But the peak is now a barren valley, and the sad fact is, few people outside the confines of the San Diego Convention Center care about the fate of comics. When comics went underground, to the specialty stores, they might as well have been buried six feet under. Trying to get all but the most die-hard fetishists into stores, so many of which reek of fanboy sweat and condescension, has proven nearly impossible since the early 1990s.
The tiny boom of the early 1990s, when DC killed off Superman and collectors snapped up unopened cartons of books, hoping they'd one day put Junior through college, has turned into the last gasp of 2000. You could not find a single person on the floor of the San Diego Convention Center who wasn't fretting about the future of the industry. They bandied about phrases like "digital distribution" and the "dot-comic book"; they talked of going after children, about bringing in "lapsed readers" who long ago sold their comics for spare change. And they feared that, come tomorrow or the day after that, no one will be left to listen.
"I don't expect this business to survive at all, actually," says Chris Ware, who began drawing such characters as Quimby the Mouse and Jimmy Corrigan, Smartest Boy on Earth, at the University of Texas in 1987, before becoming one of the most acclaimed comic creators of the past decade. "I think it's hopeless, and it has been for 20 years. It will either turn into a craft or a pastime. You can call it an industry or a trade, but it's more like a racket in a way, as my friend Ben Katchor has said. Why should it survive? As a medium, I don't think it has the hold that it used to. It's not computer games. It's much more removed, a far more distant medium than it used to be -- which is good, because you can tell quieter stories now. But as far as the industry goes, I just don't know."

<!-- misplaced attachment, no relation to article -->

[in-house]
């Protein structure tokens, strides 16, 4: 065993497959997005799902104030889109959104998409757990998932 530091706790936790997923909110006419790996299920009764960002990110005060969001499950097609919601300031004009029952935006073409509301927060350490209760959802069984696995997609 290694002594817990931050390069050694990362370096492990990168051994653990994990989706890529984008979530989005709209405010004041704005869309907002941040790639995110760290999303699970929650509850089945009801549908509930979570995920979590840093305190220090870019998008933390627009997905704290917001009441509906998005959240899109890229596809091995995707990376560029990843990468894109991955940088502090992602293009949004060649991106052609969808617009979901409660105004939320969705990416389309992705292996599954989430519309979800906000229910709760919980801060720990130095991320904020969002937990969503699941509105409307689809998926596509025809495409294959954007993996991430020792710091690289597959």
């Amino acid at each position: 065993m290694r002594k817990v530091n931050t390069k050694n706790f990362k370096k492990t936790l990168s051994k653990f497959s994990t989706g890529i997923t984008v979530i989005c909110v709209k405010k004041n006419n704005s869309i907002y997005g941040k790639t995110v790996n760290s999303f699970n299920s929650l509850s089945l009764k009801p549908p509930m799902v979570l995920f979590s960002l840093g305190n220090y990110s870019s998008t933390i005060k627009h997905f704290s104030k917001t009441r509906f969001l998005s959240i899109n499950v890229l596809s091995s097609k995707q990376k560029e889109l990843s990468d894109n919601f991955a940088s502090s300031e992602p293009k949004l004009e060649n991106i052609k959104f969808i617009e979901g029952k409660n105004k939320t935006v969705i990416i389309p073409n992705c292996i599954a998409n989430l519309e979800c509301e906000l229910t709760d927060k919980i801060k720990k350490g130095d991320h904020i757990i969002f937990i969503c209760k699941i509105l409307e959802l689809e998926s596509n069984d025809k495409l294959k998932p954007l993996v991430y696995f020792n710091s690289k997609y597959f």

Trying to convince anyone other than a rabid fan that comic books still matter is like trying to convince an Orthodox Jew that ham is good for you. The medium received little respect, even during its so-called heyday of the 1940s and '50s, before the Senate investigated comic books for contributing to juvenile delinquency and instigated the creation of the Comics Code Authority to regulate content. The comic book, in the year 2000, has become a ghost.
"I can't believe anyone outside the industry even cares about 'the state of the industry,'" says Gary Groth, who has edited The Comics Journal since its inception in 1976. "Ours is a dwindling, dying readership."
Even the most revered figures in the industry -- men such as Jack Kirby, who created or co-created Spider-Man and Captain Marvel and most of Marvel's beloved icons; Superman creators Joe Shuster and Jerry Siegel; Batman's father Bob Kane; Mad creator Harvey Kurtzman; EC Comics boss Bill Gaines -- are relegated to footnotes in the history of pop culture. They are household names only in homes with boxes of comics stored in the closet.